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TECHNICAL PAPERS

Fatigue Modeling for Elastic Materials With Statistically Distributed Defects

[+] Author and Article Information
Ilya I. Kudish

Science & Mathematics Department,  Kettering University, 1700 W. Third Avenue, Flint, MI 48504ikudish@kettering.edu

J. Appl. Mech 74(6), 1125-1133 (Jan 04, 2007) (9 pages) doi:10.1115/1.2722771 History: Received June 30, 2006; Revised January 04, 2007

The paper is devoted to formulation and analysis of a new model of structural fatigue that is a direct extension of the model of contact fatigue developed by Kudish (2000, STLE Tribol. Trans., 43, pp. 711–721). The model is different from other published models of structural fatigue (Collins, J. A., 1993, Failure of Materials and Mechanical Design: Analysis, Prediction, Prevention, 2nd ed., Wiley, New York) in a number of aspects such as statistical approach to material defects, stress analysis, etc. The model is based on fracture mechanics and fatigue crack propagation. The model takes into account local stress distribution, initial statistical distribution of defects versus their size, crack location, and orientation, and material fatigue resistance parameters. The assumptions used for the new model derivation are stated clearly and their validity is discussed. The model considers the kinetics of crack distribution by taking into account the fact that the crack distribution varies with the number of applied loading cycles due to crack growth. A qualitative and quantitative parametric analysis of the model is performed. Some analytical formulas for fatigue life as a function of the initial defect distribution, material fatigue resistance, and stress state are obtained. Examples of application of the model to predicting fatigue of beam bending and torsion and contact fatigue for tapered bearings is presented.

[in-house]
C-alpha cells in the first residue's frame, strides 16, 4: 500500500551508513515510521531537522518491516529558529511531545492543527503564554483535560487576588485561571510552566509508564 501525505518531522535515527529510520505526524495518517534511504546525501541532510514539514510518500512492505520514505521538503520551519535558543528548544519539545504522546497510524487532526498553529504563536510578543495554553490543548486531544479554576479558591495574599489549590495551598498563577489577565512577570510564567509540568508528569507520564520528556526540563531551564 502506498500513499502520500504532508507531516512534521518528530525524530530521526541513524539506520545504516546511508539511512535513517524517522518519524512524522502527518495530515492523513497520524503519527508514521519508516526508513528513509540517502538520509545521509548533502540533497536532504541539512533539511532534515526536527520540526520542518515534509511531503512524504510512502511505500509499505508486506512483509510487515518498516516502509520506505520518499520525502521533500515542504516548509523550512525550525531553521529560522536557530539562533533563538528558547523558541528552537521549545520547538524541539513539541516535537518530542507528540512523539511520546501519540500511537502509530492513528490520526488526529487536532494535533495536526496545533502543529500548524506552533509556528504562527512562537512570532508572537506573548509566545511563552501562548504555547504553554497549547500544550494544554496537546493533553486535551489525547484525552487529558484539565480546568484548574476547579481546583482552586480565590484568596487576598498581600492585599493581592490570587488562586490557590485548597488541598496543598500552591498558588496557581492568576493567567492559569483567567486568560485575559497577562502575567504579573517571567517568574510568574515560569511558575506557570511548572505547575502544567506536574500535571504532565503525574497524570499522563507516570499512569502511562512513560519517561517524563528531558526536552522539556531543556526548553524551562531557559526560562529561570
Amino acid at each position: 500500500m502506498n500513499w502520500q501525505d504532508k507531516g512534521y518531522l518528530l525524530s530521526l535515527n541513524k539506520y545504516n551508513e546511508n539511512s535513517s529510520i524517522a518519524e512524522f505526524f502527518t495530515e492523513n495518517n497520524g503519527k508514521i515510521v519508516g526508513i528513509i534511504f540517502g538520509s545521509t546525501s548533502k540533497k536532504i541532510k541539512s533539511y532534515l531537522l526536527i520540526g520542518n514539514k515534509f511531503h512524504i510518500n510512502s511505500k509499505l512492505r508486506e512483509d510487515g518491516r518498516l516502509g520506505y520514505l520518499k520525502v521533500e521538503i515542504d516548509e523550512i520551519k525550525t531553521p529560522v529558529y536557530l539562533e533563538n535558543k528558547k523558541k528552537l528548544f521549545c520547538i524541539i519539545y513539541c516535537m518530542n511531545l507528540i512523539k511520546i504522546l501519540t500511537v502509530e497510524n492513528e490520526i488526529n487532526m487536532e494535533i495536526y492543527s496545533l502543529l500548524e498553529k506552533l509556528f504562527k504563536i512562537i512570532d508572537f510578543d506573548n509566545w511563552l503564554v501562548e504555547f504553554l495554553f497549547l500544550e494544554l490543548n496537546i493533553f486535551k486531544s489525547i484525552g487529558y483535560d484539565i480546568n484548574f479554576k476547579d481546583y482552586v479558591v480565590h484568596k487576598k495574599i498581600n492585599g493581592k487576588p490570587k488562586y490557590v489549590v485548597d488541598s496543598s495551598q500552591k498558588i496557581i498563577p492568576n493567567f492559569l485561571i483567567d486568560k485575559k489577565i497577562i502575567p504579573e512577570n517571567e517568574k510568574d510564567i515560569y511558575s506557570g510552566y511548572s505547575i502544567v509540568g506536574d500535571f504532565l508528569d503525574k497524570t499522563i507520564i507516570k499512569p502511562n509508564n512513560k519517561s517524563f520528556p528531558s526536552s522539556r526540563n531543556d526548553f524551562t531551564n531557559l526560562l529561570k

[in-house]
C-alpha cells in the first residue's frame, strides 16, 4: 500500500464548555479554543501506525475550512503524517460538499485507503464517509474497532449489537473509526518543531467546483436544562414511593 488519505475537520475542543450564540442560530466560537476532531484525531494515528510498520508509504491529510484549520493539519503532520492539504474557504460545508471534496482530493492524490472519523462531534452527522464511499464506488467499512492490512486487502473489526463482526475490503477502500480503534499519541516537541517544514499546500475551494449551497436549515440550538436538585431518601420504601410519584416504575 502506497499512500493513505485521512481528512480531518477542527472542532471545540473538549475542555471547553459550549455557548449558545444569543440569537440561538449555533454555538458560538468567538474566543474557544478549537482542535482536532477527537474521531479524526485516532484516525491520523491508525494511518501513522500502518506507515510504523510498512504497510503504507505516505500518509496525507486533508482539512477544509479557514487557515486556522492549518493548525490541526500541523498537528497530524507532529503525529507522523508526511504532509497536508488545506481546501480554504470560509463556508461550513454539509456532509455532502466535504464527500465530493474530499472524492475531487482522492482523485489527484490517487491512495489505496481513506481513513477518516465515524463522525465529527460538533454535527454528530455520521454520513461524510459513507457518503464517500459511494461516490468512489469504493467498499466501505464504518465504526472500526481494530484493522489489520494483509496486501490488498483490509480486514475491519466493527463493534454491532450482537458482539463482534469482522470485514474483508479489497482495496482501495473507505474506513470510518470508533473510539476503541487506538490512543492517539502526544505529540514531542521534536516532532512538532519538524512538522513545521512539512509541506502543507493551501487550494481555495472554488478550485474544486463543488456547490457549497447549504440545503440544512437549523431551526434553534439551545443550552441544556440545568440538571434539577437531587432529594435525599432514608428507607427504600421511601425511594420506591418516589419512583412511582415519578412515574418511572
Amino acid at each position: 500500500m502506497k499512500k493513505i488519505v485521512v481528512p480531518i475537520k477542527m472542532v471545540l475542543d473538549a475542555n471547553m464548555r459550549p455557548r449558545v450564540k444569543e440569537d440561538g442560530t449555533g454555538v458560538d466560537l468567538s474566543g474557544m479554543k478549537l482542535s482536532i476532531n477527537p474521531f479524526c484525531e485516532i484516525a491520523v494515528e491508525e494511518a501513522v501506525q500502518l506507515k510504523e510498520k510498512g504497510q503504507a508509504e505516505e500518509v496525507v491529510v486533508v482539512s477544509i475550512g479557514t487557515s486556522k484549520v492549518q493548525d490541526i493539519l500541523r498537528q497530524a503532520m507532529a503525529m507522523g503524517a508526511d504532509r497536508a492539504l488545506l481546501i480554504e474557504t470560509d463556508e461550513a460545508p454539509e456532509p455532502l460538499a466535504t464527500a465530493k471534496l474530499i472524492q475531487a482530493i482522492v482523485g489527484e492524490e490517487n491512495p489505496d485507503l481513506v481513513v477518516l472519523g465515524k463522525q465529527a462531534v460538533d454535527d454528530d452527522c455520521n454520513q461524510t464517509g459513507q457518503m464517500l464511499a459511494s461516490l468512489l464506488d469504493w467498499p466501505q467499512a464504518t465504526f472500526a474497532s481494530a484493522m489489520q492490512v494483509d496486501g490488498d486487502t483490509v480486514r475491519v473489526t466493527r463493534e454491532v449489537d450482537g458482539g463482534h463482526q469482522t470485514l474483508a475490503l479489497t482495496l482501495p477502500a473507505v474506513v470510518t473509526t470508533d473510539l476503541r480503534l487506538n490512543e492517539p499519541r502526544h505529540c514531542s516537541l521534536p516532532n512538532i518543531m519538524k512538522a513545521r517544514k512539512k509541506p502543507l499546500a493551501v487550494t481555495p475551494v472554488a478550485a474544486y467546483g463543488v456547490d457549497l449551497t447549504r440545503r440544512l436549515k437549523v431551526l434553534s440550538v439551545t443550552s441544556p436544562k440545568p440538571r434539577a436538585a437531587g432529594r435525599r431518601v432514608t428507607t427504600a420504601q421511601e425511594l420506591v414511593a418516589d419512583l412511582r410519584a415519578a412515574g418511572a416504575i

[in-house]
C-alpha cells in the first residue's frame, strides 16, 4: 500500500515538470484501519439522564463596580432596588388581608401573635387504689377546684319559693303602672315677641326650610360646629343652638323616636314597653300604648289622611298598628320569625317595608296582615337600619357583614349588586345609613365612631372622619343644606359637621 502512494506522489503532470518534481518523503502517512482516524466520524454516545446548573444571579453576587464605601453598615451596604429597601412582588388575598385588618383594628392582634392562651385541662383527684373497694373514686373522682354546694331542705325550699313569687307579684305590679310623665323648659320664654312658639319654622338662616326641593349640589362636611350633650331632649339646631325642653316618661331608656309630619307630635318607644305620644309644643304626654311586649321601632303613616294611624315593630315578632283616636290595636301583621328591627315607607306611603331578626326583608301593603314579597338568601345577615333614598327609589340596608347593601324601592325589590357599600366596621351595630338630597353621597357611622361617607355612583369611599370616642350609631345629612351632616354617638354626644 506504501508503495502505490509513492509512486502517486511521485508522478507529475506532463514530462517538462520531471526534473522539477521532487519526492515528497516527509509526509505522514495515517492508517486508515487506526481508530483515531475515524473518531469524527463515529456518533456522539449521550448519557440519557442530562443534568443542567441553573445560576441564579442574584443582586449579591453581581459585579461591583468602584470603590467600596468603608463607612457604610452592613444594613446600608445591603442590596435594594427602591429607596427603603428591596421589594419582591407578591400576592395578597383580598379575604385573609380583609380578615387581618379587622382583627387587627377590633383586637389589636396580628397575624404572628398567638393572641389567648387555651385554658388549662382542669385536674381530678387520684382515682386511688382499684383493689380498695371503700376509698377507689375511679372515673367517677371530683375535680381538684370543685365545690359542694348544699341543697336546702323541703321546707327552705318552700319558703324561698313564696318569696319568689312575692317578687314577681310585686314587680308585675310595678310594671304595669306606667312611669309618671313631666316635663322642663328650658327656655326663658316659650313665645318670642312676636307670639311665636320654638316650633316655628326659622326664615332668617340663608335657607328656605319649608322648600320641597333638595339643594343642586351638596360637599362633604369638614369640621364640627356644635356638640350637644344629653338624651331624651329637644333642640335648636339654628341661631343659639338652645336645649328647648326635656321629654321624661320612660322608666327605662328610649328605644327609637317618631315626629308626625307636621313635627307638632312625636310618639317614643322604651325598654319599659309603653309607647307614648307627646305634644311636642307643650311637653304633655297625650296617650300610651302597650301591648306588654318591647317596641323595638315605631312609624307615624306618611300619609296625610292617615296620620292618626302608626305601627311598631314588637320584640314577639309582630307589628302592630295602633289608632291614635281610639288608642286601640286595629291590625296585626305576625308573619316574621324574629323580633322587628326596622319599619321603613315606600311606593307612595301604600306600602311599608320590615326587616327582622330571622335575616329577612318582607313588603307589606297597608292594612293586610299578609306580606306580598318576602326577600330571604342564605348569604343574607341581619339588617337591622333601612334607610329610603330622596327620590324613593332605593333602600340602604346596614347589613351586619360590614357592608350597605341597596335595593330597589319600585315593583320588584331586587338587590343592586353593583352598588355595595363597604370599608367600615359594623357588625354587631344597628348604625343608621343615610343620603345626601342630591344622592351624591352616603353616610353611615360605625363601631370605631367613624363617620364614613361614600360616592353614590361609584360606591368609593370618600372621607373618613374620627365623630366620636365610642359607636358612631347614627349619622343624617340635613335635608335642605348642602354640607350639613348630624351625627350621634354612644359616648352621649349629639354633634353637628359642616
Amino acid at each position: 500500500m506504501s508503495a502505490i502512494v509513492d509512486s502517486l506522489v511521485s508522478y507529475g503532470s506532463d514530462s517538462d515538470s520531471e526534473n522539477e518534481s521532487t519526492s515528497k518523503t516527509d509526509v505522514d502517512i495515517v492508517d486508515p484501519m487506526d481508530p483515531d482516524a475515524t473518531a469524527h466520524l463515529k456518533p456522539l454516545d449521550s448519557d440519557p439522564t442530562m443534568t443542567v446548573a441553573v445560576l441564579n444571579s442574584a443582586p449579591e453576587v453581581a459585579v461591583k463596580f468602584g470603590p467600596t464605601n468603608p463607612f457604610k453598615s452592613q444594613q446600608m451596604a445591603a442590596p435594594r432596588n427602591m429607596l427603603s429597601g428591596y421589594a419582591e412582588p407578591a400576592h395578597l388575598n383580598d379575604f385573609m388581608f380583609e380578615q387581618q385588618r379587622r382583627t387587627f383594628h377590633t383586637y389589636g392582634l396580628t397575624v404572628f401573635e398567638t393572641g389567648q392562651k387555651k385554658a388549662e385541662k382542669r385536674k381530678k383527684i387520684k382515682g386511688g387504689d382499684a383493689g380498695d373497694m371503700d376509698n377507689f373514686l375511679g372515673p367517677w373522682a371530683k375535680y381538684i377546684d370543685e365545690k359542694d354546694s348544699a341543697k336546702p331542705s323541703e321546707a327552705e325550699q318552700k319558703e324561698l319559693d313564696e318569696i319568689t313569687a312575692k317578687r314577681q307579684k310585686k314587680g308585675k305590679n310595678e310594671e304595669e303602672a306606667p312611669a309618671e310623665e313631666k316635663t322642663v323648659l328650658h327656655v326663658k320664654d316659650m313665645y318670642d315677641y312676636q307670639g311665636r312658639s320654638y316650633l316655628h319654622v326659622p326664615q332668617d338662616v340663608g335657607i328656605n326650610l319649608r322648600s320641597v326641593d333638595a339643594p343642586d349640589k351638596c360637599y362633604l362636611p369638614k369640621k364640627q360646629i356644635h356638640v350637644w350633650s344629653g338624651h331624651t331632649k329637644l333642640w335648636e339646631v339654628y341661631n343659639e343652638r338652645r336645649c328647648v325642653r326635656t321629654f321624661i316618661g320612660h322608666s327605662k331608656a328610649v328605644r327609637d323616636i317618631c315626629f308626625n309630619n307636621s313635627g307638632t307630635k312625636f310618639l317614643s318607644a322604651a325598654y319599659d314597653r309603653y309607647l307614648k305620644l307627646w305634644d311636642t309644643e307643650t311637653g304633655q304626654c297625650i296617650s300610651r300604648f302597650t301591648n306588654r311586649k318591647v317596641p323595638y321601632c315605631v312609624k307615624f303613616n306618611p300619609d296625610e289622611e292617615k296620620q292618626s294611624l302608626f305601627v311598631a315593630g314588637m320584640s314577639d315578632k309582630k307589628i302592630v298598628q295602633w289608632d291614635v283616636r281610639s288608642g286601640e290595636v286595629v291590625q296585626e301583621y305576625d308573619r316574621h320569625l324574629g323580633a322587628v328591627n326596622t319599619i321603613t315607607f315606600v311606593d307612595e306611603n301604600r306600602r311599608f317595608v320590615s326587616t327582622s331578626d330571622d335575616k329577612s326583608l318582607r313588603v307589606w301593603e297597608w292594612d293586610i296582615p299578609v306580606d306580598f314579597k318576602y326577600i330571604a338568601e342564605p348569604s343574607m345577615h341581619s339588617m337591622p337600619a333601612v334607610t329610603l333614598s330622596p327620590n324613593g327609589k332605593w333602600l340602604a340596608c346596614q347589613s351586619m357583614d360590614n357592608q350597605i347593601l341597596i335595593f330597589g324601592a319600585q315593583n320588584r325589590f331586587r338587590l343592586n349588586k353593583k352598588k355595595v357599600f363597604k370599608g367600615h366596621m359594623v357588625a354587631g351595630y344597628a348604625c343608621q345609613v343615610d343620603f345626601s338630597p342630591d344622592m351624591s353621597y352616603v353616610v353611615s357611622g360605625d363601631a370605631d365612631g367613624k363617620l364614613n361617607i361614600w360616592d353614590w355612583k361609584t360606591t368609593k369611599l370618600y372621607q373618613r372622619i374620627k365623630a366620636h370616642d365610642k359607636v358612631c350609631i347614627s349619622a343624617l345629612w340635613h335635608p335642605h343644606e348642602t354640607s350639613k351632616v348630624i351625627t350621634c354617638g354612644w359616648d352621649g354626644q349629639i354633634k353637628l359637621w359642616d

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Copyright © 2007 by American Society of Mechanical Engineers
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Figures

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Figure 6

Graphs of pitting probability 1−P(N) calculated for the basic set of parameters and for the same set of parameters with changed profile of residual stress q0 in such a way that at points where q0 is compressive, its magnitude is unchanged and at points where q0 is tensile, its magnitude is doubled

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Figure 7

Bearing life-inclusion versus cumulative length correlation (Fig. 19 from (30) is reprinted with permission of the Iron and Steel Society)

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Figure 5

Graphs of pitting probability 1−P(N) calculated for the basic set of parameters with λ=0.002 and for the same set of parameters with changed friction coefficient λ=0.004

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Figure 4

Graphs of pitting probability 1−P(N) calculated for the basic set of parameters with μ=49.41μm, σ=7.61μm (μln=3.888+ln(μm), σln=0.1531), for the same set of parameters with changed initial value of crack mean half lengths μ=74.12μm (μln=4.300+ln(μm), σln=0.1024), and for the same set of parameters with changed initial value of crack standard deviation σ=11.423μm (μln=3.874+ln(μm), σln=0.2282)

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Figure 3

Illustration of nonuniform over material volume growth of the stress intensity factor k1 caused by crack growth under cycling loading for the number of loading cycles N1=0, N2, N3; 0<N2<N3. The data are obtained for the power n=9.

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Figure 2

Schematic view of a crack distribution evolution with number of loading cycles, N1<N2

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Figure 1

Schematic graph of crack propagation rate dl∕dN versus crack radius∕size l

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